As a manager, it is important to keep expanding your employees’ responsibilities. Expect them to do more, learn new skills and move into a larger position within the company. This doesn’t mean titles necessarily. Keep them growing in their skills and prevent their positions from becoming routine. This approach is one of the best methods for stemming the tide of turnover amongst younger workers.

How To Motivate Employees

I’ve been reading Hidden Business Treasures blog of late and have found some…well, treasures. Their post today – Stupid Motivational Tricks – provides an excellent suggestion to managers in regards to motivating their employees. We measure motivators using our assessments, but I think they hit on a more fundamental, over-arching principle that applies to all employees.

Employees have been cross-trained, sensitivity trained, multi-tasked and quality circled.
They’ve been enhanced, advanced, mission driven and value positioned.
They’ve even been downsized, right-sized, smart-sized and out-placed.
Don’t you think its time for just plain informed?

What motivates employees? The same thing that motivates you. Trusted members of any team must have access to the information that will help them do a better job. This is a no-brainer when it comes to your senior staff. You would never think of keeping critical resources and information from them. But far too many companies continue to think that marching orders or stupid motivational tricks will somehow substitute for “information literacy” skill-building.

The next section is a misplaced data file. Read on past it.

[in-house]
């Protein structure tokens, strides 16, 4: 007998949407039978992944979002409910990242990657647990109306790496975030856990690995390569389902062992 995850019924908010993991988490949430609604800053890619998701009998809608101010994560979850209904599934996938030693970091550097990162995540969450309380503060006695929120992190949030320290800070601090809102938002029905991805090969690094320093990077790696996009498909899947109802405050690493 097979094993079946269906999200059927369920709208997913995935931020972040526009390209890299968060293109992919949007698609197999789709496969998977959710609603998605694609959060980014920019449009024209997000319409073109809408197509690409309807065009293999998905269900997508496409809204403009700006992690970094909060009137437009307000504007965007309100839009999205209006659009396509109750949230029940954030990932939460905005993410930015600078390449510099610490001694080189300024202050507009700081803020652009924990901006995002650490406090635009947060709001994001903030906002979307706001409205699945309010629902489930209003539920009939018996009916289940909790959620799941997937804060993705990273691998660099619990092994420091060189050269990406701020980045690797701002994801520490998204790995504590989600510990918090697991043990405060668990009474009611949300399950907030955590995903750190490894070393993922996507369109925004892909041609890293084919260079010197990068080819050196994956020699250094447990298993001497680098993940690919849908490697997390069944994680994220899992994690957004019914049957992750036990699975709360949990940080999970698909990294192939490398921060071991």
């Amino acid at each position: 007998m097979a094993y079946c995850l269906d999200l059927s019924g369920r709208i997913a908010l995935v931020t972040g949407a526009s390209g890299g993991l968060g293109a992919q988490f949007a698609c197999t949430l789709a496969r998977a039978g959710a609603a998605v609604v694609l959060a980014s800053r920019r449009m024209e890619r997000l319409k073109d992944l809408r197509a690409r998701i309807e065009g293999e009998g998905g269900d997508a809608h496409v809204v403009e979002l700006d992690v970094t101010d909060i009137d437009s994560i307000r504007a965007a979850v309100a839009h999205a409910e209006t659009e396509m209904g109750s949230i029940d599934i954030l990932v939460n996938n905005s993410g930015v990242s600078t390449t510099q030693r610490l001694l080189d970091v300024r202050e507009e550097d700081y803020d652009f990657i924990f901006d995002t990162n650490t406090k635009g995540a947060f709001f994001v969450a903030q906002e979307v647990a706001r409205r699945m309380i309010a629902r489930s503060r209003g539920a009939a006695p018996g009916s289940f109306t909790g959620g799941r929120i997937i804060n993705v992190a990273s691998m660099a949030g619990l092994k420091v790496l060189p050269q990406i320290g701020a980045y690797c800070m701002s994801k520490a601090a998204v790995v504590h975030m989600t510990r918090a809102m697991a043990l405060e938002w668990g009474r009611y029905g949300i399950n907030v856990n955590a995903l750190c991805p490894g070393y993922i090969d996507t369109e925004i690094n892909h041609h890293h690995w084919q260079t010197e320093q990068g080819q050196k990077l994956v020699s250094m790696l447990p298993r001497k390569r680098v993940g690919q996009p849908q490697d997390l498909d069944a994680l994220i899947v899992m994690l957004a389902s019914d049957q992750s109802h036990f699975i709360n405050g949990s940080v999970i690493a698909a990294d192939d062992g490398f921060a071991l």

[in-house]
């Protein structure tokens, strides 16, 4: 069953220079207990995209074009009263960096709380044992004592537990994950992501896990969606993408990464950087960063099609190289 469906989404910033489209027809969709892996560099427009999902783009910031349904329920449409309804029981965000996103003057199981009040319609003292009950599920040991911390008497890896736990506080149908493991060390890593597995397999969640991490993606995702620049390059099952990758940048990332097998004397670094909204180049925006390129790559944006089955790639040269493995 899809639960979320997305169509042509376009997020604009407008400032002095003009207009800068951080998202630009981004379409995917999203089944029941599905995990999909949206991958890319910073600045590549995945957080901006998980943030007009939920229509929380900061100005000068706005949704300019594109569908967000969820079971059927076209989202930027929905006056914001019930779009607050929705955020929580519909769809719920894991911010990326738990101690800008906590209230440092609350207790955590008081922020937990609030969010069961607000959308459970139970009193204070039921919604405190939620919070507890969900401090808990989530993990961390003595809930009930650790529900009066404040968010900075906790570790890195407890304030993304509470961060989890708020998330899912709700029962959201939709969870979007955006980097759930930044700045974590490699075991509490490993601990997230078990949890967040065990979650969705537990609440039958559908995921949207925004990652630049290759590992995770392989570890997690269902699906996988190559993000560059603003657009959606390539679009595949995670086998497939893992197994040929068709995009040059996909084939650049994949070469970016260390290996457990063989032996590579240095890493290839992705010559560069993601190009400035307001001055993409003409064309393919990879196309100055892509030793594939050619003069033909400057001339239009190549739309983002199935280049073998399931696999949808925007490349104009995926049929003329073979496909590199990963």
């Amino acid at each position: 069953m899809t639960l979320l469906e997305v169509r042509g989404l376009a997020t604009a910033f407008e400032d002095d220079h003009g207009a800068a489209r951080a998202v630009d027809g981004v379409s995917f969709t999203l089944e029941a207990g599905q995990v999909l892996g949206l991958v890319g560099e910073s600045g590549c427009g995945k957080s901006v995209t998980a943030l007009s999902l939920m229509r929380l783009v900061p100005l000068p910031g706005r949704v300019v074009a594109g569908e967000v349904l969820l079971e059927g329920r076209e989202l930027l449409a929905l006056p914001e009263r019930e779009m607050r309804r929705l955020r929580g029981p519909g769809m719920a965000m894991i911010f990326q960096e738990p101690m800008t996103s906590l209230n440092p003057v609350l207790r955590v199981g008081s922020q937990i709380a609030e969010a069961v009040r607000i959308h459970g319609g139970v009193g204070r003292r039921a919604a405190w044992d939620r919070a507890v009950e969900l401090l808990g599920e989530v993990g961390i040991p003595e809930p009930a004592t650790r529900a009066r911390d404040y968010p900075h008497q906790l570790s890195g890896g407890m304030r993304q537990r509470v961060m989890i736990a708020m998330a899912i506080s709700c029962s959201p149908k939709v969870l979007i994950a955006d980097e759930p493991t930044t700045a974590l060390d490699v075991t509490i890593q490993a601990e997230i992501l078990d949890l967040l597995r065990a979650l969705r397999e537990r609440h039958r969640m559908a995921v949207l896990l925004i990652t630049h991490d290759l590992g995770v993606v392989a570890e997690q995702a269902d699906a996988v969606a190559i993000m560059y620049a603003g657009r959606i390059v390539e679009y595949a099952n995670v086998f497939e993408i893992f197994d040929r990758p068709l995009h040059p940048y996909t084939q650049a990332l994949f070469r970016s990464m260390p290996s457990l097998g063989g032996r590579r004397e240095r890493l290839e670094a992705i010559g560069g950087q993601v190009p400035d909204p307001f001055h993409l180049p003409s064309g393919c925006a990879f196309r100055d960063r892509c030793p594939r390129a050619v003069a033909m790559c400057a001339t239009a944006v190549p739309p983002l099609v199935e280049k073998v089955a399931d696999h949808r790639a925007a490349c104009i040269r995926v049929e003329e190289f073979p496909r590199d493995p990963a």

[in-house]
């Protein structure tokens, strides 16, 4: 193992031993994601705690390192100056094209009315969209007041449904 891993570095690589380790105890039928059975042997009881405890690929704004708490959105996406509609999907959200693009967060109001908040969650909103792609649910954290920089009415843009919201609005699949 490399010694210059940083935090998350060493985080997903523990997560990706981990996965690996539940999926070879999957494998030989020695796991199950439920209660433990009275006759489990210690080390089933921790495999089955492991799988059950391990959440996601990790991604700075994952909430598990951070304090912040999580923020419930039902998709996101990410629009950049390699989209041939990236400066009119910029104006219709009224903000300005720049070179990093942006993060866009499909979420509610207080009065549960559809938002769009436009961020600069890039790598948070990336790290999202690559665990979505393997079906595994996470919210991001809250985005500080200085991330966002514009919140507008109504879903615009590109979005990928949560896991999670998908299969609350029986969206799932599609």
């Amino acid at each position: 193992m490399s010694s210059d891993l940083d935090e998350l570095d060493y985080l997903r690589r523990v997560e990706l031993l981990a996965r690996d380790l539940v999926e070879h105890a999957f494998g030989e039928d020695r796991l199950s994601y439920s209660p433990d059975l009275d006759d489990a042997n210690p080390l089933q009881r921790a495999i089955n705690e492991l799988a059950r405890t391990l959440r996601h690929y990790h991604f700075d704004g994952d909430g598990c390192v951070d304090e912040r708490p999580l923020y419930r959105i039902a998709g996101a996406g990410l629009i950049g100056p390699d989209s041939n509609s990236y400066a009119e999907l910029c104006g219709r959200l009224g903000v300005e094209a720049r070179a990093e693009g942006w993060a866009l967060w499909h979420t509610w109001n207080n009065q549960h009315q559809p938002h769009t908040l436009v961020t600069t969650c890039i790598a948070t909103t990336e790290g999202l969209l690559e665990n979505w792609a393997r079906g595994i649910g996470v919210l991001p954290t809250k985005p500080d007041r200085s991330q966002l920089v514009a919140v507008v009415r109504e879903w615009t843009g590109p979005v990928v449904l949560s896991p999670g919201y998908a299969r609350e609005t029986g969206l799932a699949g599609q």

Read the whole thing.

Ethics Beatdown

BusinessWeek offers this article – Should I ‘fess Up to Lying on My Résumé? This one is going to leave a mark and I couldn’t agree more with the author. Some excerpts:

From your point of view, stating that you majored in philosophy when you didn’t wasn’t a “big lie,” but your employer almost certainly won’t share your view. Why should they? Your résumé reflects who you are, what you value, and how much you have achieved. If you lie about something as important as your résumé, what will come next? Lying to a potential client to get his or her business? Lying to your boss about how things are going? Telling a lie to make it easier on ourselves only damages our credibility in the long run.

And he is just warming up:

To be the best candidate for a job doesn’t mean just being the most skillful or knowledgeable but also being dependable, honest, and trustworthy. In other words, a smart employer values character as well as competence.